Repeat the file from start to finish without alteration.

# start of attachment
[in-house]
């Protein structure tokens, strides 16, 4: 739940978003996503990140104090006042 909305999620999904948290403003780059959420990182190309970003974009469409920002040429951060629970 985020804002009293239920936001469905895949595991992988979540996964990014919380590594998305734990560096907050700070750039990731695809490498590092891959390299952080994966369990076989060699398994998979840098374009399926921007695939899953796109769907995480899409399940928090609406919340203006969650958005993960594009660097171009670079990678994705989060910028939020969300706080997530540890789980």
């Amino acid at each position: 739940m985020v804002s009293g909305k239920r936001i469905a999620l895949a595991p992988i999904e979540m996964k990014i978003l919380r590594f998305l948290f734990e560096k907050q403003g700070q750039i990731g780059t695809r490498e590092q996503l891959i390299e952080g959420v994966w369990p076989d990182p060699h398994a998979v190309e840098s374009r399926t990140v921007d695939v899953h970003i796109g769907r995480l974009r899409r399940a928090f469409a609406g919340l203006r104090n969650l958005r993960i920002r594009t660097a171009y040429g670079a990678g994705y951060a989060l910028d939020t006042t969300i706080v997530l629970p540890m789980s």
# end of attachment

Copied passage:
[in-house]
């Protein structure tokens, strides 16, 4: 739940978003996503990140104090006042 909305999620999904948290403003780059959420990182190309970003974009469409920002040429951060629970 985020804002009293239920936001469905895949595991992988979540996964990014919380590594998305734990560096907050700070750039990731695809490498590092891959390299952080994966369990076989060699398994998979840098374009399926921007695939899953796109769907995480899409399940928090609406919340203006969650958005993960594009660097171009670079990678994705989060910028939020969300706080997530540890789980």
């Amino acid at each position: 739940m985020v804002s009293g909305k239920r936001i469905a999620l895949a595991p992988i999904e979540m996964k990014i978003l919380r590594f998305l948290f734990e560096k907050q403003g700070q750039i990731g780059t695809r490498e590092q996503l891959i390299e952080g959420v994966w369990p076989d990182p060699h398994a998979v190309e840098s374009r399926t990140v921007d695939v899953h970003i796109g769907r995480l974009r899409r399940a928090f469409a609406g919340l203006r104090n969650l958005r993960i920002r594009t660097a171009y040429g670079a990678g994705y951060a989060l910028d939020t006042t969300i706080v997530l629970p540890m789980s």